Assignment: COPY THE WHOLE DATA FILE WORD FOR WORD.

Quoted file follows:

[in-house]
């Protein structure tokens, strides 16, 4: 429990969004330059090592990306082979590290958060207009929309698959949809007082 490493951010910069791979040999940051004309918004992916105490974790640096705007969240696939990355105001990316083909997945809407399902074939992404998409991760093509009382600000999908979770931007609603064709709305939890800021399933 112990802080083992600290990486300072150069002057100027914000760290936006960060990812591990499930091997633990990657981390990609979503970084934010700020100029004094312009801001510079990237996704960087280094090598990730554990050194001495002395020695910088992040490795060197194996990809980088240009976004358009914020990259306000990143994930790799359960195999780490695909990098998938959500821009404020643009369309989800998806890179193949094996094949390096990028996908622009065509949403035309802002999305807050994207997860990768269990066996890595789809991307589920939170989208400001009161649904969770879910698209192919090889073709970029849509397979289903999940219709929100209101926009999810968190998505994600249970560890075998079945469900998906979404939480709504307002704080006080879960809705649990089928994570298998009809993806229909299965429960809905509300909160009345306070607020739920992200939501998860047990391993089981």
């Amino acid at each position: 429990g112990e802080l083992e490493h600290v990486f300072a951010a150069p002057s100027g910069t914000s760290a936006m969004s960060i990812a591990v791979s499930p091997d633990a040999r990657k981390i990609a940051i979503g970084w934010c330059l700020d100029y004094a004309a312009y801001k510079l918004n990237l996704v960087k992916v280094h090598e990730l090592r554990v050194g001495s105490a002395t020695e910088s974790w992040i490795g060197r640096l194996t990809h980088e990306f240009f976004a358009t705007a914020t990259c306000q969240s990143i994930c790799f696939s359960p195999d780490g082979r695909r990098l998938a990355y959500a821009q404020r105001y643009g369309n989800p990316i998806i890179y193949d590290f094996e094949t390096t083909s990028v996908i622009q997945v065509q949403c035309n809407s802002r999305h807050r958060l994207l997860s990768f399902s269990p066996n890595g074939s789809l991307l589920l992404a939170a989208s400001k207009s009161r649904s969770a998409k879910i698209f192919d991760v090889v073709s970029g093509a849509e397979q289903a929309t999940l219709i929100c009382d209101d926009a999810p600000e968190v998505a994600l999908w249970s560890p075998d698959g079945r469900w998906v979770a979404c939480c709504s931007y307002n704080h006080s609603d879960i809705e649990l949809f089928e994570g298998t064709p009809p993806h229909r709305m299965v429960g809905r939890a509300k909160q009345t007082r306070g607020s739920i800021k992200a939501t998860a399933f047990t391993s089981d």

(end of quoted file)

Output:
[in-house]
């Protein structure tokens, strides 16, 4: 429990969004330059090592990306082979590290958060207009929309698959949809007082 490493951010910069791979040999940051004309918004992916105490974790640096705007969240696939990355105001990316083909997945809407399902074939992404998409991760093509009382600000999908979770931007609603064709709305939890800021399933 112990802080083992600290990486300072150069002057100027914000760290936006960060990812591990499930091997633990990657981390990609979503970084934010700020100029004094312009801001510079990237996704960087280094090598990730554990050194001495002395020695910088992040490795060197194996990809980088240009976004358009914020990259306000990143994930790799359960195999780490695909990098998938959500821009404020643009369309989800998806890179193949094996094949390096990028996908622009065509949403035309802002999305807050994207997860990768269990066996890595789809991307589920939170989208400001009161649904969770879910698209192919090889073709970029849509397979289903999940219709929100209101926009999810968190998505994600249970560890075998079945469900998906979404939480709504307002704080006080879960809705649990089928994570298998009809993806229909299965429960809905509300909160009345306070607020739920992200939501998860047990391993089981």
């Amino acid at each position: 429990g112990e802080l083992e490493h600290v990486f300072a951010a150069p002057s100027g910069t914000s760290a936006m969004s960060i990812a591990v791979s499930p091997d633990a040999r990657k981390i990609a940051i979503g970084w934010c330059l700020d100029y004094a004309a312009y801001k510079l918004n990237l996704v960087k992916v280094h090598e990730l090592r554990v050194g001495s105490a002395t020695e910088s974790w992040i490795g060197r640096l194996t990809h980088e990306f240009f976004a358009t705007a914020t990259c306000q969240s990143i994930c790799f696939s359960p195999d780490g082979r695909r990098l998938a990355y959500a821009q404020r105001y643009g369309n989800p990316i998806i890179y193949d590290f094996e094949t390096t083909s990028v996908i622009q997945v065509q949403c035309n809407s802002r999305h807050r958060l994207l997860s990768f399902s269990p066996n890595g074939s789809l991307l589920l992404a939170a989208s400001k207009s009161r649904s969770a998409k879910i698209f192919d991760v090889v073709s970029g093509a849509e397979q289903a929309t999940l219709i929100c009382d209101d926009a999810p600000e968190v998505a994600l999908w249970s560890p075998d698959g079945r469900w998906v979770a979404c939480c709504s931007y307002n704080h006080s609603d879960i809705e649990l949809f089928e994570g298998t064709p009809p993806h229909r709305m299965v429960g809905r939890a509300k909160q009345t007082r306070g607020s739920i800021k992200a939501t998860a399933f047990t391993s089981d």